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Tonawanda Swamps

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As it would for a prow, the basin parts with your foot.
Never a marsh, of heron blue
                                                  but the single red feather
from the wing of some black bird, somewhere
a planked path winds above water,
the line of sky above this aching space.

Movement against the surface
is the page that accepts no ink.
A line running even
over the alternating depths, organisms, algae,
a rotting leaf.

Walk naked before me
carrying a sheaf of sticks.
It’s the most honest thing a man can do.

As water would to accept you,
I part
a mouth, a marsh, or margin
is of containment,
the inside circuitous edge.

No line to follow out to ocean,
no river against an envelope
                                               of trembling white ships.
Here I am landlock.
Give me your hand.


James Thomas Stevens, “Tonawanda Swamps” from A Bridge Dead in the Water. Copyright © 2007 by James Thomas Stevens. Reprinted by permission of Salt Publishing.
Source: A Bridge Dead in the Water (Salt Publishing, 2007)
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Tonawanda Swamps

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  • Poet James Thomas Stevens, a member of the Akwesasne Mohawk Tribe, was born in Niagara Falls, New York. His Mohawk name, under which he sometimes publishes, is Aronhiótas. As an undergraduate he studied at the School of Visual Arts, Brooklyn College, and eventually at the Institute of American Indian Arts, where he earned an AFA in creative writing. Stevens subsequently earned an MFA from Brown University.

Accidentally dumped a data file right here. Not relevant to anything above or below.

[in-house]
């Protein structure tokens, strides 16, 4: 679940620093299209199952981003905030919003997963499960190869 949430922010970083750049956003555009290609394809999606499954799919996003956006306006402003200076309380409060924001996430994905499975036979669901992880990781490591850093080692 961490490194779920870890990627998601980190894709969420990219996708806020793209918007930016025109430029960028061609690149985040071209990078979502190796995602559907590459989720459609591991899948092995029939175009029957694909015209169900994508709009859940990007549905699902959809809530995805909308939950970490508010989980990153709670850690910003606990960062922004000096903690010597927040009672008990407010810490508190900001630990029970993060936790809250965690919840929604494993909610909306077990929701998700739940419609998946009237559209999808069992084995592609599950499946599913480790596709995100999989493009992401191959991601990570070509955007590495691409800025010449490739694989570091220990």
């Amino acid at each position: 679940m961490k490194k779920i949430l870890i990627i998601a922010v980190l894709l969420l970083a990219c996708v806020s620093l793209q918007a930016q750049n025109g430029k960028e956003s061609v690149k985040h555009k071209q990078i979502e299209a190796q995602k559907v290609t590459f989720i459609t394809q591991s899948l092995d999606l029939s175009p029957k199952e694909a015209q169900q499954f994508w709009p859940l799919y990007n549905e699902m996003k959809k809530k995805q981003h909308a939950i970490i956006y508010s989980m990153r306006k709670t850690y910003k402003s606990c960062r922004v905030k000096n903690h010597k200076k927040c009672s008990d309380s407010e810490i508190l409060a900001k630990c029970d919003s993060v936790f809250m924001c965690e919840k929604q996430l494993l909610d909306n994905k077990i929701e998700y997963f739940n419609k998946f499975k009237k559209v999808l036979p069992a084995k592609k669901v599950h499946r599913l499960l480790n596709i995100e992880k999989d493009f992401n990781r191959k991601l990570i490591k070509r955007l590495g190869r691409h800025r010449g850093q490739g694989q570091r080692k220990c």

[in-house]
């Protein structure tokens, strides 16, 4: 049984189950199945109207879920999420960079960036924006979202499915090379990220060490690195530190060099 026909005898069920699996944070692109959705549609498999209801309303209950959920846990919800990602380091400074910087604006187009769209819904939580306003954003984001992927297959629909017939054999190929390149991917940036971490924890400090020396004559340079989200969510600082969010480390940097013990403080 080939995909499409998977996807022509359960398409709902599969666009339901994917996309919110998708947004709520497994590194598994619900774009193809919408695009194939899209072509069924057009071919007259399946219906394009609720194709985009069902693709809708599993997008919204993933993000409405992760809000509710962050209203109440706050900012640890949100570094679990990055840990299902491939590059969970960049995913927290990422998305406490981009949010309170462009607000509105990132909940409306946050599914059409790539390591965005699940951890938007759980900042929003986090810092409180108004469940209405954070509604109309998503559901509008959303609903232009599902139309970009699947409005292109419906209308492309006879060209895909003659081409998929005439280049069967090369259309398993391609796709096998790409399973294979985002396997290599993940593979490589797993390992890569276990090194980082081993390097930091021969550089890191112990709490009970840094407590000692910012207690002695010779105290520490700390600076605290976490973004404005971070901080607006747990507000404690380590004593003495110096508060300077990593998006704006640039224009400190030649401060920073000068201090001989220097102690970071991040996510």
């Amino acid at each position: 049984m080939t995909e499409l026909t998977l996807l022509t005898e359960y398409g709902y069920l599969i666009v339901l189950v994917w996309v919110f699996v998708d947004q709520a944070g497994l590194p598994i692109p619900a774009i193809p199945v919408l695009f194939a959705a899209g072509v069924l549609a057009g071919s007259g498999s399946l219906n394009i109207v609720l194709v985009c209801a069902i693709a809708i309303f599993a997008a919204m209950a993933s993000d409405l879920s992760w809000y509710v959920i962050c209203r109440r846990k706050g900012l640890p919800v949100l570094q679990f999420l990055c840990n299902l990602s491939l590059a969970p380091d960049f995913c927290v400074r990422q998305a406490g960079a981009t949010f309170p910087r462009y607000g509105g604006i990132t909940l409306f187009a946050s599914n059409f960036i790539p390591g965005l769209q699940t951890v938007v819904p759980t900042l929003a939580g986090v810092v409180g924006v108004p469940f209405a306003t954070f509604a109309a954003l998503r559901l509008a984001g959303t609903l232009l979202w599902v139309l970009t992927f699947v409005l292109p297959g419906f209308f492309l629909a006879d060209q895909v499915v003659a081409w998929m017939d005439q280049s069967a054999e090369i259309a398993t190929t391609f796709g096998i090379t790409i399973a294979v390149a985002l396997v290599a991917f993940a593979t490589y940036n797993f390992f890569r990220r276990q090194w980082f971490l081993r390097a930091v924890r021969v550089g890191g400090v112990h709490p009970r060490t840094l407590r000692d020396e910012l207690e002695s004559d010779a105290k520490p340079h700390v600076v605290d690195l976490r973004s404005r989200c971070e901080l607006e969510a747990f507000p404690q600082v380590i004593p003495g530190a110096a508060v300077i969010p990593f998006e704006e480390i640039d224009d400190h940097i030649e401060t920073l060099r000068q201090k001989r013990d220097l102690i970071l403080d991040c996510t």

Stevens’s free-verse poetry explores the intersection of colonization, memory, and intimacy. In a 2007 Believer Magazine review of A Bridge Dead in the Water, critic Alan Gilbert called Stevens a “lyric poet of love and its accompanying damage—personal and collective.” Stevens’s poetry collections include A Bridge Dead in the Water (2007), Combing the Snakes from His Hair (2002), and Tokinish (1993). He co-authored Mohawk/Samoa: Transmigrations (2006), a collaborative poetry and translation project, with Caroline Sinavaiana.
     
    Stevens has received a 2000 Whiting Writers...

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